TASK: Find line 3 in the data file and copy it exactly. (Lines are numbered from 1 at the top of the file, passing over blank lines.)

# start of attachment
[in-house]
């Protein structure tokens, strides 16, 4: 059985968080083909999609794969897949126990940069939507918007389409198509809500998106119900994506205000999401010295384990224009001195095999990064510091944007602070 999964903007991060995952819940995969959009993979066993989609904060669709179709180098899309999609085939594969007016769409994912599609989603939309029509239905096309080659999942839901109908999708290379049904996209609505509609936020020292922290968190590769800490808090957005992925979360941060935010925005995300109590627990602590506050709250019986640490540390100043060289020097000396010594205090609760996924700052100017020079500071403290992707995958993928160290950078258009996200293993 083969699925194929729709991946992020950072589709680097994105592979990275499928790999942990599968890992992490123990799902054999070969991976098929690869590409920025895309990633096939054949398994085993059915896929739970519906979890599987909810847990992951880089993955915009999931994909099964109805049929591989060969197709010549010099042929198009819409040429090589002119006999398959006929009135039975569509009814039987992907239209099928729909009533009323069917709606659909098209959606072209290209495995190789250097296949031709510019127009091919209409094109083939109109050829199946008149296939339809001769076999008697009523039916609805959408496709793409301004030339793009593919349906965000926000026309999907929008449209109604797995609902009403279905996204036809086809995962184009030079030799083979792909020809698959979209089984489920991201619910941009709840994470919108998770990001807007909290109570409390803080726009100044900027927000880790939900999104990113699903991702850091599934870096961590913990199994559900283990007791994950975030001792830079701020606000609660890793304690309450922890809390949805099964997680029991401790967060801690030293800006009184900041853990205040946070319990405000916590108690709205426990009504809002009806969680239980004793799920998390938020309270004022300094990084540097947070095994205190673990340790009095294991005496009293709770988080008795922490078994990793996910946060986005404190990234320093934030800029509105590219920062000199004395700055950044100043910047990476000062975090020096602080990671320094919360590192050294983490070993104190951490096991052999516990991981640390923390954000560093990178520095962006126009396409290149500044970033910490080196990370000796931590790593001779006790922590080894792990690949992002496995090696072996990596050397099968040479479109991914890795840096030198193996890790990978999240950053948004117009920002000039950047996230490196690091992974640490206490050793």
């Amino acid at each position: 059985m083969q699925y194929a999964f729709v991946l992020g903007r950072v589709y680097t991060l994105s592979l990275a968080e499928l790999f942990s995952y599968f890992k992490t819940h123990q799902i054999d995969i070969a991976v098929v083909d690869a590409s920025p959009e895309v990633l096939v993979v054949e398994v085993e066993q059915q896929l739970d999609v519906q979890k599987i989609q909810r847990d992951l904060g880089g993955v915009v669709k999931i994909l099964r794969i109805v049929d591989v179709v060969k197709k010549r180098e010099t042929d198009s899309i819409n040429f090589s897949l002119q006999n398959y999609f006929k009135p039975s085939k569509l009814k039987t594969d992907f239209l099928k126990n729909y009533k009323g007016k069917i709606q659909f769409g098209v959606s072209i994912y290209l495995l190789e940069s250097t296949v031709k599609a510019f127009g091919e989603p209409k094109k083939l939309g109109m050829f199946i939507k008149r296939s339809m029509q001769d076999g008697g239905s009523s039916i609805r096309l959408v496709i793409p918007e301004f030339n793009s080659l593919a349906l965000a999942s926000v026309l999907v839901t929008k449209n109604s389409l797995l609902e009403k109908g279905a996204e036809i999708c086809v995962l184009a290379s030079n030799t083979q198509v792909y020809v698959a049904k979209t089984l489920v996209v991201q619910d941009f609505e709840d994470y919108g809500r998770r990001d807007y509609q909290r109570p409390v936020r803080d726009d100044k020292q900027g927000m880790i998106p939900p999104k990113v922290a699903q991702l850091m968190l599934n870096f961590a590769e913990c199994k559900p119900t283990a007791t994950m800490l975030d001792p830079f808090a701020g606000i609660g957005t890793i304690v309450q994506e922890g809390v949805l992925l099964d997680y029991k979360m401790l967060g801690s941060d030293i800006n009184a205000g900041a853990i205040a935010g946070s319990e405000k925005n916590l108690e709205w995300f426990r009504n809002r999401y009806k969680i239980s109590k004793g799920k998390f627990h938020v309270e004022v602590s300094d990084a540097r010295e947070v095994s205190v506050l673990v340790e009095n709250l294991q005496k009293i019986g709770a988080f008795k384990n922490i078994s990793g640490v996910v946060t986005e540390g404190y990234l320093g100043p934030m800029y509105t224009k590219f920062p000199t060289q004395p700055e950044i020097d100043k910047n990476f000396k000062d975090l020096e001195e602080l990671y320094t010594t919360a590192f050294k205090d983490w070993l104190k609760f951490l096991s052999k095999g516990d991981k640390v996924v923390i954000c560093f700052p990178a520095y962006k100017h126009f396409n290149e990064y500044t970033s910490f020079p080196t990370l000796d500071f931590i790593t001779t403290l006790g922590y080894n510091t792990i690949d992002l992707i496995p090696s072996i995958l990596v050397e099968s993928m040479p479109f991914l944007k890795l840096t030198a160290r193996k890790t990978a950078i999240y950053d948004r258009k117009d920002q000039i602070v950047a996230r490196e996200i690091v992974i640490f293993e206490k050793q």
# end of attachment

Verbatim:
């Amino acid at each position: 059985m083969q699925y194929a999964f729709v991946l992020g903007r950072v589709y680097t991060l994105s592979l990275a968080e499928l790999f942990s995952y599968f890992k992490t819940h123990q799902i054999d995969i070969a991976v098929v083909d690869a590409s920025p959009e895309v990633l096939v993979v054949e398994v085993e066993q059915q896929l739970d999609v519906q979890k599987i989609q909810r847990d992951l904060g880089g993955v915009v669709k999931i994909l099964r794969i109805v049929d591989v179709v060969k197709k010549r180098e010099t042929d198009s899309i819409n040429f090589s897949l002119q006999n398959y999609f006929k009135p039975s085939k569509l009814k039987t594969d992907f239209l099928k126990n729909y009533k009323g007016k069917i709606q659909f769409g098209v959606s072209i994912y290209l495995l190789e940069s250097t296949v031709k599609a510019f127009g091919e989603p209409k094109k083939l939309g109109m050829f199946i939507k008149r296939s339809m029509q001769d076999g008697g239905s009523s039916i609805r096309l959408v496709i793409p918007e301004f030339n793009s080659l593919a349906l965000a999942s926000v026309l999907v839901t929008k449209n109604s389409l797995l609902e009403k109908g279905a996204e036809i999708c086809v995962l184009a290379s030079n030799t083979q198509v792909y020809v698959a049904k979209t089984l489920v996209v991201q619910d941009f609505e709840d994470y919108g809500r998770r990001d807007y509609q909290r109570p409390v936020r803080d726009d100044k020292q900027g927000m880790i998106p939900p999104k990113v922290a699903q991702l850091m968190l599934n870096f961590a590769e913990c199994k559900p119900t283990a007791t994950m800490l975030d001792p830079f808090a701020g606000i609660g957005t890793i304690v309450q994506e922890g809390v949805l992925l099964d997680y029991k979360m401790l967060g801690s941060d030293i800006n009184a205000g900041a853990i205040a935010g946070s319990e405000k925005n916590l108690e709205w995300f426990r009504n809002r999401y009806k969680i239980s109590k004793g799920k998390f627990h938020v309270e004022v602590s300094d990084a540097r010295e947070v095994s205190v506050l673990v340790e009095n709250l294991q005496k009293i019986g709770a988080f008795k384990n922490i078994s990793g640490v996910v946060t986005e540390g404190y990234l320093g100043p934030m800029y509105t224009k590219f920062p000199t060289q004395p700055e950044i020097d100043k910047n990476f000396k000062d975090l020096e001195e602080l990671y320094t010594t919360a590192f050294k205090d983490w070993l104190k609760f951490l096991s052999k095999g516990d991981k640390v996924v923390i954000c560093f700052p990178a520095y962006k100017h126009f396409n290149e990064y500044t970033s910490f020079p080196t990370l000796d500071f931590i790593t001779t403290l006790g922590y080894n510091t792990i690949d992002l992707i496995p090696s072996i995958l990596v050397e099968s993928m040479p479109f991914l944007k890795l840096t030198a160290r193996k890790t990978a950078i999240y950053d948004r258009k117009d920002q000039i602070v950047a996230r490196e996200i690091v992974i640490f293993e206490k050793q």